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Defining the "displayRecords()" method - PHP

In the first article in this series, we learned how to do simple pagination of records taken from a text file. In this article, we will look at pagination for a larger group of records, using an Objected Oriented rather than a procedural approach to creating the application.

  1. Previous or Next? Paginating Records with PHP - Part 2
  2. Taking the procedural approach: the friendly "paginateRecords()" function
  3. Taking the OOP approach: defining the "Pager" PHP class
  4. Defining the "displayRecords()" method
  5. Source code ahead: completing the "displayRecords()" method
  6. Pager class implementation
By: Alejandro Gervasio
Rating: starstarstarstarstar / 10
May 03, 2005

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The "displayRecords()" method is the workhorse of the class, and accepts one parameter, $page, which determines which page of the retrieved records we want to see. So, let's start by defining its signature and then explain how it works:

function displayRecords($page){

// calculate number of pages


// validate page pointer




// retrieve corresponding records from flat file


foreach($records as $row){


foreach($columns as $column){



$this->output.='<br />';


// create previous link


$this->output.='<a href="'.$_SERVER['PHP_SELF'].'?


// create intermediate links


($i!=$page)?$this->output.='<a href="'.$_SERVER


// create next link


$this->output.='&nbsp;<a href="'.$_SERVER
['PHP_SELF'].'?page='.($page+1).'">Next&gt;&gt;</a> ';


// return final output

return $this->output;


As I said previously, the method accepts the $page parameter, which is the page pointer to determine which page we wish to view. However, before any validation process takes place, it calculates the number of pages needed to display the complete number of records. This value is obtained with the following lines:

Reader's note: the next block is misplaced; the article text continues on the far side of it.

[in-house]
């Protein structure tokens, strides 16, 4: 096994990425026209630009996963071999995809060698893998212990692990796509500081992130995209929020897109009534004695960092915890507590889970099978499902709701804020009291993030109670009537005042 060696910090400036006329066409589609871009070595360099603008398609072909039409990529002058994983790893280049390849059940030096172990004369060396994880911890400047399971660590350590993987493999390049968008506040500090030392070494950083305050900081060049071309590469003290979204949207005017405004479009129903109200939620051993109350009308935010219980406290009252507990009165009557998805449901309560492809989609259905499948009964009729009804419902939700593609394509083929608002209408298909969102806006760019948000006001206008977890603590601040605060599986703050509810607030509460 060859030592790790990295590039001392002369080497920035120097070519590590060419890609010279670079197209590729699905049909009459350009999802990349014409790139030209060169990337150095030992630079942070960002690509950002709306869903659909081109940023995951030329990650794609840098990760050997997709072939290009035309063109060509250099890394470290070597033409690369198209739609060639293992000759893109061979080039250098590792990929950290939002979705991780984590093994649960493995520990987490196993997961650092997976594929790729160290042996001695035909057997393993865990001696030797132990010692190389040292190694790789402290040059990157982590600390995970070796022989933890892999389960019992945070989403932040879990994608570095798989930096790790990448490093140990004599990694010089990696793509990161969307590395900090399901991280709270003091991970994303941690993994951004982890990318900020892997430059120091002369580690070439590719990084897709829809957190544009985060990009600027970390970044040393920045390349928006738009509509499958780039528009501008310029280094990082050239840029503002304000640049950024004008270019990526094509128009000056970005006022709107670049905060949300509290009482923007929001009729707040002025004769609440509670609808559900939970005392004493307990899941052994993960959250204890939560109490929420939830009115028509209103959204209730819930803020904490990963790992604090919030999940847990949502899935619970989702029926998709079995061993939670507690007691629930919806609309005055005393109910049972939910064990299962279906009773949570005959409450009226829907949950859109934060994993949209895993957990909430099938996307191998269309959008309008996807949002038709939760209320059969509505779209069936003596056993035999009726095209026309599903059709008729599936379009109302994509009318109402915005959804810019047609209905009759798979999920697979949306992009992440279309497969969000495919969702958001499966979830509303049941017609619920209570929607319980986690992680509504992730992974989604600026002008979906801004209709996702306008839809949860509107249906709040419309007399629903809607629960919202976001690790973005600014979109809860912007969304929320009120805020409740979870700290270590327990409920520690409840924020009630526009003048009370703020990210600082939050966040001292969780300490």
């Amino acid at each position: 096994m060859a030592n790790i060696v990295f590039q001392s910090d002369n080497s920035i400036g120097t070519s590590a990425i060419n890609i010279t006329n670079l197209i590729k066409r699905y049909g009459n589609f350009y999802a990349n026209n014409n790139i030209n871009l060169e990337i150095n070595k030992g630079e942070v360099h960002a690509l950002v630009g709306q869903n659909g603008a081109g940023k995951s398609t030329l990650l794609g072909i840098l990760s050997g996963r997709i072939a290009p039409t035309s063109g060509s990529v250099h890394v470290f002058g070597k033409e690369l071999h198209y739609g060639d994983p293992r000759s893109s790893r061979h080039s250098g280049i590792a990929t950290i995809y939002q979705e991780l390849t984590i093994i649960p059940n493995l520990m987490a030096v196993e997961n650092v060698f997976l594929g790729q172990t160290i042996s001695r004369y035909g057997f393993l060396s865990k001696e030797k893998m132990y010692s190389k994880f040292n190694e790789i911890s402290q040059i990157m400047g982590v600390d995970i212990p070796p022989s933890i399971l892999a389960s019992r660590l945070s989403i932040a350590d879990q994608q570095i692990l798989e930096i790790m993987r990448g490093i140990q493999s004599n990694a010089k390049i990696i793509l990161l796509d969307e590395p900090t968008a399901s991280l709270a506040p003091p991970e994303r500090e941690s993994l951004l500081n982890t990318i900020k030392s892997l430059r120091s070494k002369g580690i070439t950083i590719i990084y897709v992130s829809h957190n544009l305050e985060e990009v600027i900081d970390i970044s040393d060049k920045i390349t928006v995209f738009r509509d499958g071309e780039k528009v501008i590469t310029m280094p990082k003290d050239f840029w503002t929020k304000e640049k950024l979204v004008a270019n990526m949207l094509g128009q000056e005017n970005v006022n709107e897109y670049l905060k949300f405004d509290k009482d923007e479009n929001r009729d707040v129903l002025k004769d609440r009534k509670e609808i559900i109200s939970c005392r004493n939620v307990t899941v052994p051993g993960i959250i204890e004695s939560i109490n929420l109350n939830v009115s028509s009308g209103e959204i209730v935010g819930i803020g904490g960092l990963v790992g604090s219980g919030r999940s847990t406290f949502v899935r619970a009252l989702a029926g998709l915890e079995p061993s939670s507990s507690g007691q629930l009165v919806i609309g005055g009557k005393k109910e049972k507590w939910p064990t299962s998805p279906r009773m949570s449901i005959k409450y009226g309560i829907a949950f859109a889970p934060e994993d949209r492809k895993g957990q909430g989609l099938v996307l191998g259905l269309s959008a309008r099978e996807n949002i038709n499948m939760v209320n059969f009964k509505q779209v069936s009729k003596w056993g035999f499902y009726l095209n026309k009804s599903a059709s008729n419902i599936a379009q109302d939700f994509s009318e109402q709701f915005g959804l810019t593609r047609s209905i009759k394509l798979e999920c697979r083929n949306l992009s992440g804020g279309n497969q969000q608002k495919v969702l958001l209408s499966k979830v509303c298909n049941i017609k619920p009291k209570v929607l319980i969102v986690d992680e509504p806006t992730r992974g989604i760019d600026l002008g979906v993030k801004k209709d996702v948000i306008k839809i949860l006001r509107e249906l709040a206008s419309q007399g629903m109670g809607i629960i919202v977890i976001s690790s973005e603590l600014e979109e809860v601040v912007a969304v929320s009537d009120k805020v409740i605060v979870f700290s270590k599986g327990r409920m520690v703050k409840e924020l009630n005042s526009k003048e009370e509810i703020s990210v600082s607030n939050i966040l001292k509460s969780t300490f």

// calculate number of pages


Here we're dividing the total number of records read from the file by the number of records per page. Using ceil(), we round a decimal number up; in this way 3.25 becomes 4. Doing so, we get an integer value as the number of pages to be used.

Having obtained the number of pages, the method is now capable of validating the $page parameter. Maybe you're asking… why should I check out the validity of this parameter? The answer is that we don't want this value to be tampered with by external code. We're using the same technique shown in the first article. It's really funny to see how many websites fail to validate page pointers, and end up modifying paging links according to code injected through the querystring, even if they're using a URL rewriter. We don't want this to happen, so the method checks if the $page pointer is valid, like this:




Any attempt to tamper with the page pointer will result in a value of 1. Doing so, the method will display the first page. Simple and straightforward, right?

Are you getting tired of long explanations and want to see the class in action? So am I! But there are a few lines of code that still need to be explained. Just be a bit patient and keep reading.

>>> More PHP Articles          >>> More By Alejandro Gervasio

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